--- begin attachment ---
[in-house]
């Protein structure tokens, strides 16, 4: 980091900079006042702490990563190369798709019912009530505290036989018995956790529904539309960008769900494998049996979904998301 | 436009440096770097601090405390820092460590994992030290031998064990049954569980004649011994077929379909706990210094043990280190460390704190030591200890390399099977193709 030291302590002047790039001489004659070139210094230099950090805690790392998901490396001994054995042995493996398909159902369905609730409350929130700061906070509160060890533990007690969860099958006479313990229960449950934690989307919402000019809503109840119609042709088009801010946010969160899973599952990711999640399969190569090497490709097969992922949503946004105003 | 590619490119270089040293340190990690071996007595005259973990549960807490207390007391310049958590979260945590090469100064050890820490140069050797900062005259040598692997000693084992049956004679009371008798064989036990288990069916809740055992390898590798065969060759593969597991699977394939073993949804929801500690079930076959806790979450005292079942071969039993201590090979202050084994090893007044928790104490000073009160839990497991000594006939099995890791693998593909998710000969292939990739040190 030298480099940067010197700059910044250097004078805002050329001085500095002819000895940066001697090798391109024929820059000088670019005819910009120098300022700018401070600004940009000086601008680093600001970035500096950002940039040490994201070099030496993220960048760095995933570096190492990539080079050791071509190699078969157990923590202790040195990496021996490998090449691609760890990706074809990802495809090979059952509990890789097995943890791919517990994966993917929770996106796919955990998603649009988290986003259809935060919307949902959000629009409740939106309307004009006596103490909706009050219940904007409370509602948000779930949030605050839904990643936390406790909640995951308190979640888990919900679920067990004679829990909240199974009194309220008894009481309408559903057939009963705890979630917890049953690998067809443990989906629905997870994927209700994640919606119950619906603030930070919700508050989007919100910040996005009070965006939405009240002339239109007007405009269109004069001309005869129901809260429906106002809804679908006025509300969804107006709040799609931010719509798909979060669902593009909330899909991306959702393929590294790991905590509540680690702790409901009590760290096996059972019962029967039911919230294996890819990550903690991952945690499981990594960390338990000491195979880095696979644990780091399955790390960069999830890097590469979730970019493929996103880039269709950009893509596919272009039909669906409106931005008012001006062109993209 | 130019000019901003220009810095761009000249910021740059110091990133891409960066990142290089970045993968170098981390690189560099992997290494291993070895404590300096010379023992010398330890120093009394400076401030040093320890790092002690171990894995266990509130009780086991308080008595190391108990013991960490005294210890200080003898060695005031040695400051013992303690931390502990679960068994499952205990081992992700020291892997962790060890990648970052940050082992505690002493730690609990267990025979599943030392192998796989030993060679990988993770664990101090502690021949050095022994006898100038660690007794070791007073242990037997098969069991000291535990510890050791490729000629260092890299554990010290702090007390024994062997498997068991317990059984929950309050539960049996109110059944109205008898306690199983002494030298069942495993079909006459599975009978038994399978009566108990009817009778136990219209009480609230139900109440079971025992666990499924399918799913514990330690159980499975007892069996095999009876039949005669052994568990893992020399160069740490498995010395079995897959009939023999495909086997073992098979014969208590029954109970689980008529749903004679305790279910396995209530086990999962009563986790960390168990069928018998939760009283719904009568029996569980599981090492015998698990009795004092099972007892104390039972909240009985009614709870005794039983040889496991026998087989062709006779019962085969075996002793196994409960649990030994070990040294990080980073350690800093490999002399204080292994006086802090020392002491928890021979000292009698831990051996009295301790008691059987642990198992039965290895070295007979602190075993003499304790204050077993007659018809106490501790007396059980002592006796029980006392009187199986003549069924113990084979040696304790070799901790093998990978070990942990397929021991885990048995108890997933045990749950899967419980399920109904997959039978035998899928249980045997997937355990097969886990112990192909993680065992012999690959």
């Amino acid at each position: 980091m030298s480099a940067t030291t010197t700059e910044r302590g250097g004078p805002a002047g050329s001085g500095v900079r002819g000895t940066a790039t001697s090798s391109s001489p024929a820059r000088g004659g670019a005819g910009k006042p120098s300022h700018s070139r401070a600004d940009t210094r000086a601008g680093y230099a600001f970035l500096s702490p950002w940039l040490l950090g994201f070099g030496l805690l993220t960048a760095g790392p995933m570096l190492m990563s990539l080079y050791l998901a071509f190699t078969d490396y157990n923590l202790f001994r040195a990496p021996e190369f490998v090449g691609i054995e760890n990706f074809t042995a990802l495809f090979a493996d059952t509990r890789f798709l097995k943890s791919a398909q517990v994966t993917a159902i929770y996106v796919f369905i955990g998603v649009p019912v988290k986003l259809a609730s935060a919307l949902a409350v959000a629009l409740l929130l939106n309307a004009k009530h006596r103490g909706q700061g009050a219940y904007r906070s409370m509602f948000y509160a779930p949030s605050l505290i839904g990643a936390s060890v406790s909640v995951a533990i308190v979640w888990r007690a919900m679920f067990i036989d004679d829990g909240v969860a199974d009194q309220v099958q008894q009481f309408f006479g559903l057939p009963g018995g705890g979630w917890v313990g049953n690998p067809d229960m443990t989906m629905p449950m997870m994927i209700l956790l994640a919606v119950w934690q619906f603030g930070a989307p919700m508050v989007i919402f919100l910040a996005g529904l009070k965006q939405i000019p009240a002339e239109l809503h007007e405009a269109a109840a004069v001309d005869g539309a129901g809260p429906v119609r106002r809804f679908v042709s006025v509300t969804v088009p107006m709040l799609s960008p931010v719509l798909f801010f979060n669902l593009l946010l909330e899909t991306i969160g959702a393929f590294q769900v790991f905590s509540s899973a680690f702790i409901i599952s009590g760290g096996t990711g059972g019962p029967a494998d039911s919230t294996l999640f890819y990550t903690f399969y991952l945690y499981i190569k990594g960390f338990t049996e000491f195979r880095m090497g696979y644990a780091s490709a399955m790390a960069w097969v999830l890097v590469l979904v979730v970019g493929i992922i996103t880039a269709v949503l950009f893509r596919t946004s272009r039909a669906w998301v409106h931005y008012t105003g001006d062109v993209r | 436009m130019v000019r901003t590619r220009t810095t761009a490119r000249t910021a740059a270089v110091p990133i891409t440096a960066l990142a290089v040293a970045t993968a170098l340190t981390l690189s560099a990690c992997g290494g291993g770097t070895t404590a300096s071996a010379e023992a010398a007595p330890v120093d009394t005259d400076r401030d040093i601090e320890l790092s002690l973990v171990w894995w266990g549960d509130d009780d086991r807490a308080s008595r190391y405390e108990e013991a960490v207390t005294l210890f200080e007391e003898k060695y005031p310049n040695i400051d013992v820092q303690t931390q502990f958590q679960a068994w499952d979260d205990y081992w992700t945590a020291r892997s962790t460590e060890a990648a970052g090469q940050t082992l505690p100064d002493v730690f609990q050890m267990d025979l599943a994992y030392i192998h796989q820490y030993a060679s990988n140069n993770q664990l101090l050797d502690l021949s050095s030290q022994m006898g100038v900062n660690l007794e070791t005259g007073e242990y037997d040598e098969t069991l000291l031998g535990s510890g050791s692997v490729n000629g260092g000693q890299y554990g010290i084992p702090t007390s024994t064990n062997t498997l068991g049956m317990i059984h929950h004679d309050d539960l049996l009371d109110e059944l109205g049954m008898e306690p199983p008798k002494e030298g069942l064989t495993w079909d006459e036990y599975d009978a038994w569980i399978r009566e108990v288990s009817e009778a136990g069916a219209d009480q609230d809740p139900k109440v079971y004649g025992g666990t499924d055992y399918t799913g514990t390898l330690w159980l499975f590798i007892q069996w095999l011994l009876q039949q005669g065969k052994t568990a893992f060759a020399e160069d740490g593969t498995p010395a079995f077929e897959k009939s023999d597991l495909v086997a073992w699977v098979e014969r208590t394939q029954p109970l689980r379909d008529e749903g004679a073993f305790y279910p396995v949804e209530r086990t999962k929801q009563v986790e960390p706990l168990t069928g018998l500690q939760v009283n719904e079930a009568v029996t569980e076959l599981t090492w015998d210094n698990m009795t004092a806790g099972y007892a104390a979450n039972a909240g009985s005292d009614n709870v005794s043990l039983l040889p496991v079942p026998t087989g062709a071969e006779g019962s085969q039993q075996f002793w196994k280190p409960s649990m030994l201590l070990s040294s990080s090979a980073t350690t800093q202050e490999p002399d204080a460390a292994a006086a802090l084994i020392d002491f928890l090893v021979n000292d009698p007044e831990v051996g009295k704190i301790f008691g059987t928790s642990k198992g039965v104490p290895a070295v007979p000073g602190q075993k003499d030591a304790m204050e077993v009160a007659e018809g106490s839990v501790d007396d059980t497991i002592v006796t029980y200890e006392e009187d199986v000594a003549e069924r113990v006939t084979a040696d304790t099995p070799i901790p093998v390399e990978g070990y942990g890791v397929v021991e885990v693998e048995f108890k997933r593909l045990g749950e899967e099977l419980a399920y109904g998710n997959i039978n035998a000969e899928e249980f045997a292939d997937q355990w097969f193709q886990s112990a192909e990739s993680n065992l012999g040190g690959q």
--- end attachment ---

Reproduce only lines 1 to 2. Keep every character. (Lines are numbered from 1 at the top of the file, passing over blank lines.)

[in-house]
């Protein structure tokens, strides 16, 4: 980091900079006042702490990563190369798709019912009530505290036989018995956790529904539309960008769900494998049996979904998301 | 436009440096770097601090405390820092460590994992030290031998064990049954569980004649011994077929379909706990210094043990280190460390704190030591200890390399099977193709 030291302590002047790039001489004659070139210094230099950090805690790392998901490396001994054995042995493996398909159902369905609730409350929130700061906070509160060890533990007690969860099958006479313990229960449950934690989307919402000019809503109840119609042709088009801010946010969160899973599952990711999640399969190569090497490709097969992922949503946004105003 | 590619490119270089040293340190990690071996007595005259973990549960807490207390007391310049958590979260945590090469100064050890820490140069050797900062005259040598692997000693084992049956004679009371008798064989036990288990069916809740055992390898590798065969060759593969597991699977394939073993949804929801500690079930076959806790979450005292079942071969039993201590090979202050084994090893007044928790104490000073009160839990497991000594006939099995890791693998593909998710000969292939990739040190 030298480099940067010197700059910044250097004078805002050329001085500095002819000895940066001697090798391109024929820059000088670019005819910009120098300022700018401070600004940009000086601008680093600001970035500096950002940039040490994201070099030496993220960048760095995933570096190492990539080079050791071509190699078969157990923590202790040195990496021996490998090449691609760890990706074809990802495809090979059952509990890789097995943890791919517990994966993917929770996106796919955990998603649009988290986003259809935060919307949902959000629009409740939106309307004009006596103490909706009050219940904007409370509602948000779930949030605050839904990643936390406790909640995951308190979640888990919900679920067990004679829990909240199974009194309220008894009481309408559903057939009963705890979630917890049953690998067809443990989906629905997870994927209700994640919606119950619906603030930070919700508050989007919100910040996005009070965006939405009240002339239109007007405009269109004069001309005869129901809260429906106002809804679908006025509300969804107006709040799609931010719509798909979060669902593009909330899909991306959702393929590294790991905590509540680690702790409901009590760290096996059972019962029967039911919230294996890819990550903690991952945690499981990594960390338990000491195979880095696979644990780091399955790390960069999830890097590469979730970019493929996103880039269709950009893509596919272009039909669906409106931005008012001006062109993209 | 130019000019901003220009810095761009000249910021740059110091990133891409960066990142290089970045993968170098981390690189560099992997290494291993070895404590300096010379023992010398330890120093009394400076401030040093320890790092002690171990894995266990509130009780086991308080008595190391108990013991960490005294210890200080003898060695005031040695400051013992303690931390502990679960068994499952205990081992992700020291892997962790060890990648970052940050082992505690002493730690609990267990025979599943030392192998796989030993060679990988993770664990101090502690021949050095022994006898100038660690007794070791007073242990037997098969069991000291535990510890050791490729000629260092890299554990010290702090007390024994062997498997068991317990059984929950309050539960049996109110059944109205008898306690199983002494030298069942495993079909006459599975009978038994399978009566108990009817009778136990219209009480609230139900109440079971025992666990499924399918799913514990330690159980499975007892069996095999009876039949005669052994568990893992020399160069740490498995010395079995897959009939023999495909086997073992098979014969208590029954109970689980008529749903004679305790279910396995209530086990999962009563986790960390168990069928018998939760009283719904009568029996569980599981090492015998698990009795004092099972007892104390039972909240009985009614709870005794039983040889496991026998087989062709006779019962085969075996002793196994409960649990030994070990040294990080980073350690800093490999002399204080292994006086802090020392002491928890021979000292009698831990051996009295301790008691059987642990198992039965290895070295007979602190075993003499304790204050077993007659018809106490501790007396059980002592006796029980006392009187199986003549069924113990084979040696304790070799901790093998990978070990942990397929021991885990048995108890997933045990749950899967419980399920109904997959039978035998899928249980045997997937355990097969886990112990192909993680065992012999690959």